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A Lot or a Little?
What you will—and won't—find in this movie.
You could spin the film's message into something about Harding (according to the film) being a survivor. But, really, it plays out as a series of calamities perpetrated by morons who ruin a person's life.
Positive Role Models
Harding is undoubtedly a survivor. But pretty much every relationship she has in the film is toxic, except for one of her coaches, who tries to help her. None of the other key characters are particularly admirable, either, especially Harding's mother.
Violence & Scariness
Disturbing domestic violence (hitting/beating) that's depicted realistically, with emotional impact. There are several such incidents; Harding is abused by both her mother and, later, her boyfriend/husband. The infamous attack on Nancy Kerrigan is shown in passing. The most graphic violence occurs in boxing matches toward the end, which are pretty vicious and bloody. Young Tonya and her father go hunting; a rabbit is killed and skinned.
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Sex, Romance & Nudity
Non-graphic sex scenes between a couple both before and after they get married. Strip-club nudity.
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Pervasive strong language includes frequent uses of "f--k," "s--t," plus "c--t," "d--k," "ass," "damn," "crap," "hell," "goddamn," and more.
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Drinking, Drugs & Smoking
A fair amount of smoking by a world-class athlete. Also some drinking and drug use, sometimes by elite athletes (some take bong hits in a hotel room).
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Parents Need to Know
Parents need to know that I, Tonya is based on the true story of controversial 1990s figure skater Tonya Harding (Margot Robbie). It's a dark comedy with plenty of mature content. Harding is serially abused by both her mother and her boyfriend/husband; the scenes of abuse are depicted realistically and have intense emotional impact. There's also pervasive strong language ("f--k," "s--t," and more), some sexuality (including strip-club nudity), and both drug use and smoking, sometimes by world-class athletes. Plus, the movie presents a pretty bleak view of the world, in which a person can have everything she's worked for destroyed by idiots and sociopaths. To stay in the loop on more movies like this, you can sign up for weekly Family Movie Night emails.
Is It Any Good?
This blackly comic chronicle of an event we all thought we knew about will be remembered long after the end credits roll. The real-life Harding has given I, Tonya her seal of approval, so it's not surprising that the movie is sympathetic to her, but it's a feat to pull it off with such aplomb. Robbie's portrayal gets under the skin of a person shaped by abandonment, abuse, and class warfare. Her Tonya is a fighter, a survivor. Despite codependent relationships with her abusers and some pretty poor decisions, the lower-working-class girl makes herself into a force in the hoity-toity figure skating world (at least, as it's depicted in the film). And all this is accomplished on-screen with humor and spirit. Director Craig Gillespie (The Finest Hours, Million Dollar Arm) and writer Steven Rogers (P.S. I Love You, Hope Floats) have never demonstrated anything like this in their filmographies -- the closest would be Gillespie's offbeat Lars and the Real Girl. But I, Tonya is snappy, biting, and dark. It's hilarious in its depictions of the morons plotting the infamous attack on Kerrigan and painful in showing the incident's impact on Harding.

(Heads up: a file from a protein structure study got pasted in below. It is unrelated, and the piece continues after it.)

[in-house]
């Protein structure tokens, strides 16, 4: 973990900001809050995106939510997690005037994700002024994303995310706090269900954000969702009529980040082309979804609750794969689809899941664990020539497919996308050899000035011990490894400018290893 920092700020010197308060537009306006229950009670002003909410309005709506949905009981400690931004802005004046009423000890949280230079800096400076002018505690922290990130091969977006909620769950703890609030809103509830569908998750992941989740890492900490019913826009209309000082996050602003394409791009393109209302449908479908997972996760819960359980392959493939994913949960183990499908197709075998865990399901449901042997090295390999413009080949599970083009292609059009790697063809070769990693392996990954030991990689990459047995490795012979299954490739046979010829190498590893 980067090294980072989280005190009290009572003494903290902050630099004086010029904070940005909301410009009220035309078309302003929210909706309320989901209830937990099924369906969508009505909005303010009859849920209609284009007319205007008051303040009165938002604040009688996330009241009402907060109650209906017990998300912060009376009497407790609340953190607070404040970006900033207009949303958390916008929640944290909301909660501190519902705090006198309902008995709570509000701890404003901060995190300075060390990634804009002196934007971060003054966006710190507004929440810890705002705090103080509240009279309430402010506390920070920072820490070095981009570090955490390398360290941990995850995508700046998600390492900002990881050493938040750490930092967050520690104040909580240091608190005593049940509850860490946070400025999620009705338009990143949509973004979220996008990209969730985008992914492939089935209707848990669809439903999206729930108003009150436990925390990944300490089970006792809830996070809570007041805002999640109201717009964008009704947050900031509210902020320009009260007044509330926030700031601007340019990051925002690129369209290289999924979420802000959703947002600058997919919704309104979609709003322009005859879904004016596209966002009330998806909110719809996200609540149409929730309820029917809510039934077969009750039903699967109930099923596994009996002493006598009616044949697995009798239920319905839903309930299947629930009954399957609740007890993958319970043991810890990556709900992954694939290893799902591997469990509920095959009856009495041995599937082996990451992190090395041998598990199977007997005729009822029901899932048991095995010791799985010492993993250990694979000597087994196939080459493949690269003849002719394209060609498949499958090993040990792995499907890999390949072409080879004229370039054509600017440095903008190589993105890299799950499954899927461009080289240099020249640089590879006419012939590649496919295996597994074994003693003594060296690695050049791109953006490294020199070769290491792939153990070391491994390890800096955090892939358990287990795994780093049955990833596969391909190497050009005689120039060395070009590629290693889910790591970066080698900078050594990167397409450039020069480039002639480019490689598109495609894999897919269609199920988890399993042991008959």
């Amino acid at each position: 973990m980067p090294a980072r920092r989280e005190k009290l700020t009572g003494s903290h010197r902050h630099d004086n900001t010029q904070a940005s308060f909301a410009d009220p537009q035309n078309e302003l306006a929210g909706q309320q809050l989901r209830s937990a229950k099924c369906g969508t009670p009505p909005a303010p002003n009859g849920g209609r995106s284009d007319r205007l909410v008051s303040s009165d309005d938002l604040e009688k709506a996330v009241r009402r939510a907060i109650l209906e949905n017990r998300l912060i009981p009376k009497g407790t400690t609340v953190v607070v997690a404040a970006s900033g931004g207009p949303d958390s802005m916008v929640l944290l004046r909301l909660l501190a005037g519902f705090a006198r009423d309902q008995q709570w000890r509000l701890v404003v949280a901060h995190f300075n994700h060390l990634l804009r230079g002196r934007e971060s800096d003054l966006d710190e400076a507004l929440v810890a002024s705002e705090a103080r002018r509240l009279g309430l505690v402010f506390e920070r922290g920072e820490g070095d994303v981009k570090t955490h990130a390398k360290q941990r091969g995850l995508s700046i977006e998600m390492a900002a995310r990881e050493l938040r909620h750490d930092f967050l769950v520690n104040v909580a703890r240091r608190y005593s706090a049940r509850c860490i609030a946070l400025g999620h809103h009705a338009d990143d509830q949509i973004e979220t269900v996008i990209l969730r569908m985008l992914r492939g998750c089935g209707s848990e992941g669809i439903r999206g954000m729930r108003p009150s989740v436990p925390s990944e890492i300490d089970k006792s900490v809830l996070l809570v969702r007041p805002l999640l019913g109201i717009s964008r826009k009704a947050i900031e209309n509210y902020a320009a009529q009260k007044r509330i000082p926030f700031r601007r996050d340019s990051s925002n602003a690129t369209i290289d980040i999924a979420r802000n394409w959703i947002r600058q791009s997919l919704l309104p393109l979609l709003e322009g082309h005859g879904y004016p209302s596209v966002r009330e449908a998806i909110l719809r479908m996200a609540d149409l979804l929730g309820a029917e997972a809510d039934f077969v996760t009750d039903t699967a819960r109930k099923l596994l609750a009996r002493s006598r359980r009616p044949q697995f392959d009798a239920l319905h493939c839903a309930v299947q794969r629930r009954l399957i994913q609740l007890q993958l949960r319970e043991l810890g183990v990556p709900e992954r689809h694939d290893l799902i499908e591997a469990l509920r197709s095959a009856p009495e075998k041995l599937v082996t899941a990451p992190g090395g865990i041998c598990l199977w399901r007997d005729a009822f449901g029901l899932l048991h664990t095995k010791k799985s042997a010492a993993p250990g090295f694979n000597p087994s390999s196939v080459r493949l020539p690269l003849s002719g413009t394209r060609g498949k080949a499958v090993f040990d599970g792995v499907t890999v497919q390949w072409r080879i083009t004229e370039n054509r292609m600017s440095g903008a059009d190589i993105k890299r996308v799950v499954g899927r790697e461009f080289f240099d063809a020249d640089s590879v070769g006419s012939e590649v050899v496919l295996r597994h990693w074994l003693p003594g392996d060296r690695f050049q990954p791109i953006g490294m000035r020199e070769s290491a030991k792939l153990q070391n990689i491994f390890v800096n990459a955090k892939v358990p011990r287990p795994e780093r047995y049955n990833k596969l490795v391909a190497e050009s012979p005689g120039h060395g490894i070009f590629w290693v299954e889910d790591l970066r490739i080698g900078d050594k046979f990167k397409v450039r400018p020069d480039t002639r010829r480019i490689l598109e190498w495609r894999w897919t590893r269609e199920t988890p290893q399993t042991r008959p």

The film shows a completely different side of Harding than you get from news coverage, but ultimately, it's all about truth and perspective. I, Tonya challenges what you believe. Toward that end, it offers multiple points of view of events, including intentionally conflicting ones. Stan must play Gillooly as an abusive jerk, a well-meaning supporter, and a dimwitted criminal "mastermind," all at the same time. Janney transforms as Harding's toxic mother, whose actions can seem over-the-top but remain anchored by a committed performance. As young Tonya, the outstanding McKenna Grace (so good in Gifted) makes a very strong impression in her limited screen time. Her goodbye moment with her father is heartbreaking. But the big story here is Robbie, the film's co-producer and star, who trained intensively to pull off most of the role's physical demands. Her performance never feels as if it's manipulating us to feel sorry for Harding; rather, she seems to be getting down to business as a character. There's a lot to get behind with this version of Harding, and Robbie makes sure we're all with her. She's tough. She never feels as if she's commenting on the infamous character (even when breaking the fourth wall). Her courtroom scene is plain great acting. Without her convincing portrayal, the film wouldn't succeed in making us rethink Harding, the incident, and her fate.
Did we miss something on diversity?
Research shows a connection between kids' healthy self-esteem and positive portrayals in media. That's why we've added a new "Diverse Representations" section to our reviews that will be rolling out on an ongoing basis. You can help us help kids by suggesting a diversity update.